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  • Great advice. I dont know how many times I have to tell people the very same things. Glad I’m not the only one.

  • Man that is one of the roughest things I could imagine happening to someone responsible for a site. What a nightmare.

    I got lucky and was able to start fresh with 2048 bit certificates, which I feel better about using anyway, I’m also lucky in that I don’t use much of anything other than devices that run linux. Including some cisco devices and other proprietary systems like wireless routers that I setup to run embedded linux.

    That is the way to go if you really want to avoid headaches, sure it’s easy to just throw money at a problem and purchase proprietary solutions, but these headaches inevitably come up.

    Godaddy has had an awful reputation for almost as long as I can remember, they’ve been around forever and have always had the image of being rather spammer-like with all their ads and tricks.. But honestly it’s tough to beat their SSL in terms of price and features if you are familiar with the shell.

    My only thought to fixing such a problem as you are describing would be to setup tunnelling. Whether that be using VPN’s or encapsulating one connection within another, that would be my only thought..

    Good luck and really liked the articulate description.. I hate it when internet companies treat internet savvy customers like this.

  • Larry Blische

    I’m in the same boat with a cert needed for a Watchguard X5500e Firewall. I asked godaddy how to get a refund and found out I can revoke the cert within 30 days but they take a $15 service fee from the refund amount. Not happy. Anyone have a good replacement for godaddy?

    • ashish

      I would try Thawte or GeoTrust

  • Alicia from Go Daddy

    We care very much about our customers! In fact, we contacted Steve after we saw this article. Larry – we’ll be in touch soon.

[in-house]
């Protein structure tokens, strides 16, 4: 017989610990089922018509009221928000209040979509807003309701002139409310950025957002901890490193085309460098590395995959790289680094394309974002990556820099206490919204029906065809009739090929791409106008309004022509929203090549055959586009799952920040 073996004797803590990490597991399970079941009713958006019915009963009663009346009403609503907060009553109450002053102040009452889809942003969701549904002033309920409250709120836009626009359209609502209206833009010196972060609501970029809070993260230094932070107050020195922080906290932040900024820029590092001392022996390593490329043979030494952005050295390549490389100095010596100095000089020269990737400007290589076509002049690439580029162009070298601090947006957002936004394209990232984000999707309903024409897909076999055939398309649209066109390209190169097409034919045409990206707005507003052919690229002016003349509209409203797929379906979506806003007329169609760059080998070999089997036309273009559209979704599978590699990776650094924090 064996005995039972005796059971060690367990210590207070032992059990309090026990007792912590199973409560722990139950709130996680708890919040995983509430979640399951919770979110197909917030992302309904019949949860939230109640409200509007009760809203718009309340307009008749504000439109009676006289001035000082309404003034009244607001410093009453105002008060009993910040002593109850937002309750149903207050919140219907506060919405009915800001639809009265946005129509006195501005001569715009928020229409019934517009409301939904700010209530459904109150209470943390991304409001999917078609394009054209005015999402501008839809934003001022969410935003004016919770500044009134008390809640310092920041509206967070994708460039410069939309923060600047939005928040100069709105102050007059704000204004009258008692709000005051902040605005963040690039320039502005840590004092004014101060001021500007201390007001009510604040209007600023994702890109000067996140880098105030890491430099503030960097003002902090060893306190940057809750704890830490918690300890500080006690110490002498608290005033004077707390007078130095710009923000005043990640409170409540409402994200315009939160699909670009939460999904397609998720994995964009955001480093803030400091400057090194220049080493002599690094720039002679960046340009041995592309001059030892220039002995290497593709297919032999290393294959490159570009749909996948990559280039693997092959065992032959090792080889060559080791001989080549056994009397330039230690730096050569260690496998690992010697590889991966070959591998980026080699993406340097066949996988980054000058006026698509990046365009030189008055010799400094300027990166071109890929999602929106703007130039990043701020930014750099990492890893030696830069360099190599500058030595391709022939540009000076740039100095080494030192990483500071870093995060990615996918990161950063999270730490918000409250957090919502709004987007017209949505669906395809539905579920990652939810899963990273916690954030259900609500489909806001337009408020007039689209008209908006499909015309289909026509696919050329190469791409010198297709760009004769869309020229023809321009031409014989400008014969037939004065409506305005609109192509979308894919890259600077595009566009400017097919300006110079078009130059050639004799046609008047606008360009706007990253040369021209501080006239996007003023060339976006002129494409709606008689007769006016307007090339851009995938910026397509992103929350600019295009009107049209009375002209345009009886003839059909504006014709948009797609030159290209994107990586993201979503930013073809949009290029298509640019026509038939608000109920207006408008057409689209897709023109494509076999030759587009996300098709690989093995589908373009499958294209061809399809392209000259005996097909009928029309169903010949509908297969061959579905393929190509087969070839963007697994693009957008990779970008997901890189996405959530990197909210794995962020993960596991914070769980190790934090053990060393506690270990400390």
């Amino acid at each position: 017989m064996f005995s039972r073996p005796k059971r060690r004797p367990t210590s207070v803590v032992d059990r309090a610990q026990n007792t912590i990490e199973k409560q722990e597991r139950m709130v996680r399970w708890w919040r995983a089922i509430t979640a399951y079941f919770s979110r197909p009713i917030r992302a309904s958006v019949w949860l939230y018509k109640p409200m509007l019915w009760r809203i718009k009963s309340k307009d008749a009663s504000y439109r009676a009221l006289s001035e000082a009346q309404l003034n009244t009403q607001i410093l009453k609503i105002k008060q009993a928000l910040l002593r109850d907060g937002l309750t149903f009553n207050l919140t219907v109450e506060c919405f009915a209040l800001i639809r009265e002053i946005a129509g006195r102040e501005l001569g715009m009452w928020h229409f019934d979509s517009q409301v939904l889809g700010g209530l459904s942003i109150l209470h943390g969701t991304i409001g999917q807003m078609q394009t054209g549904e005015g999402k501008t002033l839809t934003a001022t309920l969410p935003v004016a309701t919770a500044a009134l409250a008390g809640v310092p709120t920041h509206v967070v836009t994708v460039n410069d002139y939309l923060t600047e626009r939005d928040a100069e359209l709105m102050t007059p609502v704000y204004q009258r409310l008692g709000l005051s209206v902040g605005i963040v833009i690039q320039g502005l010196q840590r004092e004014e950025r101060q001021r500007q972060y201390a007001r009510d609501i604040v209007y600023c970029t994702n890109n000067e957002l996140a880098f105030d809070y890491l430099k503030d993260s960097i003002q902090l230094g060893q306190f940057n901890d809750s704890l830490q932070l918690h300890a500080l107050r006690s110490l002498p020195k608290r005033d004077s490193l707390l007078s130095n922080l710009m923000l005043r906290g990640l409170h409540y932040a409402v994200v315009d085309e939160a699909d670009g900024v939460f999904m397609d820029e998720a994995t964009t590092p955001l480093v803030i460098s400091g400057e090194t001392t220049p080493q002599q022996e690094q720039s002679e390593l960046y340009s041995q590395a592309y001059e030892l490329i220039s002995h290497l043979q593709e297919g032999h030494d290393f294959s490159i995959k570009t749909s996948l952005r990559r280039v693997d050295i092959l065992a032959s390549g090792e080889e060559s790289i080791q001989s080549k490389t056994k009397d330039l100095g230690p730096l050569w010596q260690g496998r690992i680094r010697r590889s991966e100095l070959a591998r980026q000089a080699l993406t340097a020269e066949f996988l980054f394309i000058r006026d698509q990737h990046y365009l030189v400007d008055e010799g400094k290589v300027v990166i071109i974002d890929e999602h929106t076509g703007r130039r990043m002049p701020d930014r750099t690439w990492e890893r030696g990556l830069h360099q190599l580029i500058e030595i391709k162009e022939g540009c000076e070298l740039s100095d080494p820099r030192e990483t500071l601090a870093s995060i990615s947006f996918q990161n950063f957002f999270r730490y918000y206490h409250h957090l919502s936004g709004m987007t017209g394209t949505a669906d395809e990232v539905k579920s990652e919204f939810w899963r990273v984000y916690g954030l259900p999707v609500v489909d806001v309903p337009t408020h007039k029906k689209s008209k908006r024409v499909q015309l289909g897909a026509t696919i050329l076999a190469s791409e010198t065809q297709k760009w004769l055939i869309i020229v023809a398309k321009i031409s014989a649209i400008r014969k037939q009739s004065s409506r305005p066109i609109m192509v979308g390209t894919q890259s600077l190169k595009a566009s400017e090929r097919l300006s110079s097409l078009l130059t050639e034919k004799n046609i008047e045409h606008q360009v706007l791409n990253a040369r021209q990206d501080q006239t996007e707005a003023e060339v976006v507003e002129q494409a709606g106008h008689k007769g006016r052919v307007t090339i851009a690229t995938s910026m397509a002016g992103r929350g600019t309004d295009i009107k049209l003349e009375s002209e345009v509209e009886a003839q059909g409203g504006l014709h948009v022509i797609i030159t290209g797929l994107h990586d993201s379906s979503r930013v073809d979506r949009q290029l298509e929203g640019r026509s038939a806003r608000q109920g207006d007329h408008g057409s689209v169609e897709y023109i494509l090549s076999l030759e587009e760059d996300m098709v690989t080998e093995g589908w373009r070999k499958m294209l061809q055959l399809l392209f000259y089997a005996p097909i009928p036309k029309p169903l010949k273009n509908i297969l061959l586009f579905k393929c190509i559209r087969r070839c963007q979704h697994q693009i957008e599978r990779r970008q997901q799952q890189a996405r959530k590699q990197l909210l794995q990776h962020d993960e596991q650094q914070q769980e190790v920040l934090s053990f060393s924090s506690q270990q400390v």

Just a little background. The Certificate Authority Browser Forum has published new requirements for secure certificates. Because we’re members of this organization we’re supporting this change by requiring 2048-bit length for new and renewing certs. You can read more about it here:

    If you have questions we’d really like to talk to you! Please contact our SSL support team 24/7 at 480-505-8852.

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  • Mikeymike

    sounds like your first mistake was moving away from VeriSign. Their roadmap was well documented. Still cant find reasoning why Cisco wont support 2048, especially as its now the standard.

  • Steve

    UPDATE:  Just to be clear, as Alicia indicated, I was contacted by Go Daddy after this article was published and they changed gears and cooperated with us.  They finally understood my situation and made an exception for our account and we can continue to generate 1024-bit CSRs.  They really saved me.  Moving away from Verisign remains a great decision and I want to publicly thank Go Daddy customer service and management for stepping up and keeping my company Internet services/systems operating without interruption.  Even if it took this blog to get their attention.
    I would also like to add that Cisco must have received other complaints from customers clearly larger than we are, as they updated their software to create 2048-bit CSRs.  We found out by accident as it was included in another software patch.